Hospice Care Myth: You Have Given Up on Life

The Myth about Hospice Care in MunsterWhen the time comes, families have to decide between life-prolonging treatment and hospice care for their ailing loved one. Many see hospice as an option that means one thing: giving up on life.

It may seem that way in a sense. When hospice care begins, the physicians stop looking for ways to cure the patient. But in the broader, more important sense, hospice care is more about considering what’s best for the patient and their family as the patient lives out their final years.

So, it’s certainly not about giving up – it’s about giving hope.

Hope of Life at the End of Life

Hope takes a different meaning for terminally ill patients. Hope may be as simple as, “I hope you won’t let me die in pain,” or “I hope you’ll stay by my side.” Hospice care is about fulfilling these wishes and making the most of what life they have left.

If the patient’s wish is to be around long enough to see their daughter’s wedding, then that takes more weight than finding a cure to prolong their life.

Hospice of the Calumet Area says the goal of care providers is to manage pain and symptoms to enhance quality of life, while offering emotional and spiritual support so the patient receives the greatest amount of peace and comfort possible.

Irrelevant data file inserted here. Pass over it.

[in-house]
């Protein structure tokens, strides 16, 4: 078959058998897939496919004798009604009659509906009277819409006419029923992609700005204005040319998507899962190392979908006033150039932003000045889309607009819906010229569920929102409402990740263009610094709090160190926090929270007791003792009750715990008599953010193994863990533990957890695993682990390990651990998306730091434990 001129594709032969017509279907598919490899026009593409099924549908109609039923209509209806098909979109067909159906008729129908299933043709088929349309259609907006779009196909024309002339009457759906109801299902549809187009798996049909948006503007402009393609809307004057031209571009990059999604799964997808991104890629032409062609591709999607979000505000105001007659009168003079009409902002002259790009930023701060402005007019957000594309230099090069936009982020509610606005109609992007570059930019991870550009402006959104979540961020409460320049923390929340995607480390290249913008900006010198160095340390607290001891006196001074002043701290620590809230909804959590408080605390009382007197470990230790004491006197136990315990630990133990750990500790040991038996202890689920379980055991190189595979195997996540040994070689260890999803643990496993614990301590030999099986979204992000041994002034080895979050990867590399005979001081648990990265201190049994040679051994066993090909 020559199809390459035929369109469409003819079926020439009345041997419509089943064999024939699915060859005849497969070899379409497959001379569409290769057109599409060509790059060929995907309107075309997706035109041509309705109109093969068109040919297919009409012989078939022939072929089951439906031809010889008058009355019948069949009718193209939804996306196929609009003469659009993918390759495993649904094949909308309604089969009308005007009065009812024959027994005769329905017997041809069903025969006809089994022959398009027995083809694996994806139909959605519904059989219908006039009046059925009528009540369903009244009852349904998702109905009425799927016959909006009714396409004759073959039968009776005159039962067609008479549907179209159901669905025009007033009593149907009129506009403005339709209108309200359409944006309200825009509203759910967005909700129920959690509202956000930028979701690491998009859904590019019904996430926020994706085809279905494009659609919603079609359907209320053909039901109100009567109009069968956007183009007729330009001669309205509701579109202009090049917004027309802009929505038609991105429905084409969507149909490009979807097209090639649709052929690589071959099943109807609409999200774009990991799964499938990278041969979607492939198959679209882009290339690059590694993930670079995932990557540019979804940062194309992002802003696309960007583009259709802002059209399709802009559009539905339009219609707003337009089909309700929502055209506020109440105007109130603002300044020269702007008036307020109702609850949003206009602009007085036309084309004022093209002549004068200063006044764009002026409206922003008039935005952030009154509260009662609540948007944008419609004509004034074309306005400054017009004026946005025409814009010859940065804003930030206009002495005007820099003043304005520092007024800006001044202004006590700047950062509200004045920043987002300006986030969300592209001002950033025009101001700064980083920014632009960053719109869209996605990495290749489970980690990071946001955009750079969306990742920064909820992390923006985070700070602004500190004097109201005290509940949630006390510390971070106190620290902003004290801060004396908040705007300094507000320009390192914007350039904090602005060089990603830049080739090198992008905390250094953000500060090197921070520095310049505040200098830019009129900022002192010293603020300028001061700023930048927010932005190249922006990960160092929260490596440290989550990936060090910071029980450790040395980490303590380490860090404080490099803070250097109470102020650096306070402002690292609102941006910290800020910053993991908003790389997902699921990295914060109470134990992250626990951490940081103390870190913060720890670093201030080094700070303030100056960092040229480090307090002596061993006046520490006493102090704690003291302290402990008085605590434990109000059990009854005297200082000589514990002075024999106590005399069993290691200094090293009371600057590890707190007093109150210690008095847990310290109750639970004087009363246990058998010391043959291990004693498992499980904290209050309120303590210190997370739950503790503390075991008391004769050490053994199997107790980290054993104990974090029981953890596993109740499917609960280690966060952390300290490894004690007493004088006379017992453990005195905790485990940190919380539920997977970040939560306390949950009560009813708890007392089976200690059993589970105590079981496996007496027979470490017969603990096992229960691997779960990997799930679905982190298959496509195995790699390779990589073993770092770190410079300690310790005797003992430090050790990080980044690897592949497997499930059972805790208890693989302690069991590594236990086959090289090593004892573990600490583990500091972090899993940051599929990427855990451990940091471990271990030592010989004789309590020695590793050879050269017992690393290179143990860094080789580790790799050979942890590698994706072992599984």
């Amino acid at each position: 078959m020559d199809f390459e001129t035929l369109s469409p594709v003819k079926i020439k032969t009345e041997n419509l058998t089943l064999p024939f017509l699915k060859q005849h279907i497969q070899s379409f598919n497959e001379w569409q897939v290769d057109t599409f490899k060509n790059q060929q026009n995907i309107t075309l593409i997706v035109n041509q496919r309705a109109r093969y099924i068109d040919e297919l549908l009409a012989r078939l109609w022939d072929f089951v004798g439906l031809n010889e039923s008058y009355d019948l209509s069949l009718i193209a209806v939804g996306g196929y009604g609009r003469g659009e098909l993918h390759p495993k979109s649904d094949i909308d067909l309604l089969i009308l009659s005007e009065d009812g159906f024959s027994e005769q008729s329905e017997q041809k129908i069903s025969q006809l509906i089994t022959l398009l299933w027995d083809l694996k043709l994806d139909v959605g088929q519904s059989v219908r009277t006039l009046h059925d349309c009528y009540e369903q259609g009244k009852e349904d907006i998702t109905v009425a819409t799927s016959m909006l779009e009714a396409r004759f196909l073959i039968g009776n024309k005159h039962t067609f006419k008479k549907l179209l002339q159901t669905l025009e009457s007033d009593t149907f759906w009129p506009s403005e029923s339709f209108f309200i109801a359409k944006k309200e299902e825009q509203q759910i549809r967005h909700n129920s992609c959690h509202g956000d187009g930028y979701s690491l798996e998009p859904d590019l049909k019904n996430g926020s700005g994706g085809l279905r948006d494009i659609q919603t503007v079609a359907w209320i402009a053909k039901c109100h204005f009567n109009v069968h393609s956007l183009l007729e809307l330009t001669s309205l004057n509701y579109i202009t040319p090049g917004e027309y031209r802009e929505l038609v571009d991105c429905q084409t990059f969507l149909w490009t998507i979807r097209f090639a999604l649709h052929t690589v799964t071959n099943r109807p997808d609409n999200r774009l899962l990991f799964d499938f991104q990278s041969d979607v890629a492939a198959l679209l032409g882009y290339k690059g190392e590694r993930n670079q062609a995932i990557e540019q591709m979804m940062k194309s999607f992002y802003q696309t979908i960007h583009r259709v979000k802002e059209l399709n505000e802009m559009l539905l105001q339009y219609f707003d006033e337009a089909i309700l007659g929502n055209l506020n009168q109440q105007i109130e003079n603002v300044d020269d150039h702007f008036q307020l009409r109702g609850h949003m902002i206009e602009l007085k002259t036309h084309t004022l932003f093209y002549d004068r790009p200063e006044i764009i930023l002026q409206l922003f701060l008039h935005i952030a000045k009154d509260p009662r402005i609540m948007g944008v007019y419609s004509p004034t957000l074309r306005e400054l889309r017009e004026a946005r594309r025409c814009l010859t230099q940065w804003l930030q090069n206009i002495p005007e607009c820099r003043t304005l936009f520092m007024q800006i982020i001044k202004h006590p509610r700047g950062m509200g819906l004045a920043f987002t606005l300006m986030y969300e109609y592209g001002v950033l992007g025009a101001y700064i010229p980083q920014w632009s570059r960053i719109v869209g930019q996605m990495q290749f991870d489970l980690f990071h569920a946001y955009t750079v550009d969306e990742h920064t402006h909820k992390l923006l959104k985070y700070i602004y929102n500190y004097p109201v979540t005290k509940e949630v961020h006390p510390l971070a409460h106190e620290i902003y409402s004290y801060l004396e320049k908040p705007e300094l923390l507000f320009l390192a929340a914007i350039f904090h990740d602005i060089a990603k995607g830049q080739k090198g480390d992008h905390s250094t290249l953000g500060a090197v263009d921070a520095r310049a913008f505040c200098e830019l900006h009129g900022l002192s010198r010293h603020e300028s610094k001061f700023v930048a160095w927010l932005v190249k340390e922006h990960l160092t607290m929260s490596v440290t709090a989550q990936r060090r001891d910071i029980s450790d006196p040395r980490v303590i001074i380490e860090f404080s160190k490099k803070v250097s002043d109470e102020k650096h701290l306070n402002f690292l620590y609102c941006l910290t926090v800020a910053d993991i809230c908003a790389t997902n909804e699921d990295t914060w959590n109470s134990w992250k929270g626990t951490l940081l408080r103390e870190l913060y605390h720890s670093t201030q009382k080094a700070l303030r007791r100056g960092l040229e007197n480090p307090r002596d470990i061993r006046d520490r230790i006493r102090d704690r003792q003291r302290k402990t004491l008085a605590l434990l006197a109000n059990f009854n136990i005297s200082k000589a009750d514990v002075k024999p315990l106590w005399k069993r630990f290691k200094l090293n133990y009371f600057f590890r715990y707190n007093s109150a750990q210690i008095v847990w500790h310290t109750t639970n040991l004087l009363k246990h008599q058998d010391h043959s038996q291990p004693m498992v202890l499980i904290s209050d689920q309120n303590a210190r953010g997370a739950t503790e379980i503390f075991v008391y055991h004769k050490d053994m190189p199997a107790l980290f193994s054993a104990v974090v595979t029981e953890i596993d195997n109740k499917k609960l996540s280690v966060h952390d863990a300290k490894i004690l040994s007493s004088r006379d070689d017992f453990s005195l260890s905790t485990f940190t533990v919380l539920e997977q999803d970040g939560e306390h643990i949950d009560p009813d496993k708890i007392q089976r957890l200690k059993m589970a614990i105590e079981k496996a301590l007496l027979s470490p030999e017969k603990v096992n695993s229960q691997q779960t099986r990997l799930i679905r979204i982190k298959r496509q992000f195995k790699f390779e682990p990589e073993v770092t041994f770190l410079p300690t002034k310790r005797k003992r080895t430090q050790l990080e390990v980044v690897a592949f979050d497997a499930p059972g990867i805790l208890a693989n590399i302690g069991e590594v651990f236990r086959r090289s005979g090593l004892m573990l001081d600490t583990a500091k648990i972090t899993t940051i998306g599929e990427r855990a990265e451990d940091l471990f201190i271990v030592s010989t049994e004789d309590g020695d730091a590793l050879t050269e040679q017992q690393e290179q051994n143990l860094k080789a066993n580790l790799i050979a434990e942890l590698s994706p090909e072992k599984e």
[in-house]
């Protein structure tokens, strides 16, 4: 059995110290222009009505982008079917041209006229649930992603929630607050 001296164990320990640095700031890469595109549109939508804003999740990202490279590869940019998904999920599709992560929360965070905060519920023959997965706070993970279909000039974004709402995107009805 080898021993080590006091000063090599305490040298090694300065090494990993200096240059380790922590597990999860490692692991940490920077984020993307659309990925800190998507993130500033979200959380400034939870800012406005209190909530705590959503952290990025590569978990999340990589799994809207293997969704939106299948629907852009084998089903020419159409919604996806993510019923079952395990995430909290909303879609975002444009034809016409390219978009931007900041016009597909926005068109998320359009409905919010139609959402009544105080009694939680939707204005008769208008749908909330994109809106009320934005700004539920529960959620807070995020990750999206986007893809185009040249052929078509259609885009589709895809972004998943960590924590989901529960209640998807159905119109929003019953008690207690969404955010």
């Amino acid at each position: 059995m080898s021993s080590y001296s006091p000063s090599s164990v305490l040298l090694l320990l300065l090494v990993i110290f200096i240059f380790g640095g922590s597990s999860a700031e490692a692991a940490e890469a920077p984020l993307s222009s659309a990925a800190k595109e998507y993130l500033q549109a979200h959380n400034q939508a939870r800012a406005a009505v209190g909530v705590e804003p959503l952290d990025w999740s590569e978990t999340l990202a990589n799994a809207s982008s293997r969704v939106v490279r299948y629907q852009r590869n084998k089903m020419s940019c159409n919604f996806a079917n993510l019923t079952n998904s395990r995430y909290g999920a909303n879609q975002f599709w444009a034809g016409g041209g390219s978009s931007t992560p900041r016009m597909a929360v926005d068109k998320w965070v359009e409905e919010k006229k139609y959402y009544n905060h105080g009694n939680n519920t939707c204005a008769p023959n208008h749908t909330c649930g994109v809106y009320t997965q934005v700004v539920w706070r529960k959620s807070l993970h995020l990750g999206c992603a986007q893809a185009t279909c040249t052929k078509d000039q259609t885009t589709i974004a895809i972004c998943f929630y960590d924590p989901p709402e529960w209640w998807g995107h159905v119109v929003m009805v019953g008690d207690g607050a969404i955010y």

Moving Past the Taboo of Death

Many families have delayed hospice care until the last days of life. In 2012, the average length of time a Medicare patient received hospice care was only 19 days, says the National Hospice and Palliative Care Organization.

This is largely because death is still a taboo subject in Western society. Many families and patients are still reluctant to discuss the possibility of hospice care. Many spend their last moments in the hospital receiving treatment that is neither effective nor wanted. As a result, they don’t get to see their loved ones as much as they want, or do the things they want.

It’s not the way to neither live nor die. And those who believe this have sought hospice care. It gives patients the physical and emotional support they need to make the most of their remaining life, and some semblance of hope in such a trying time.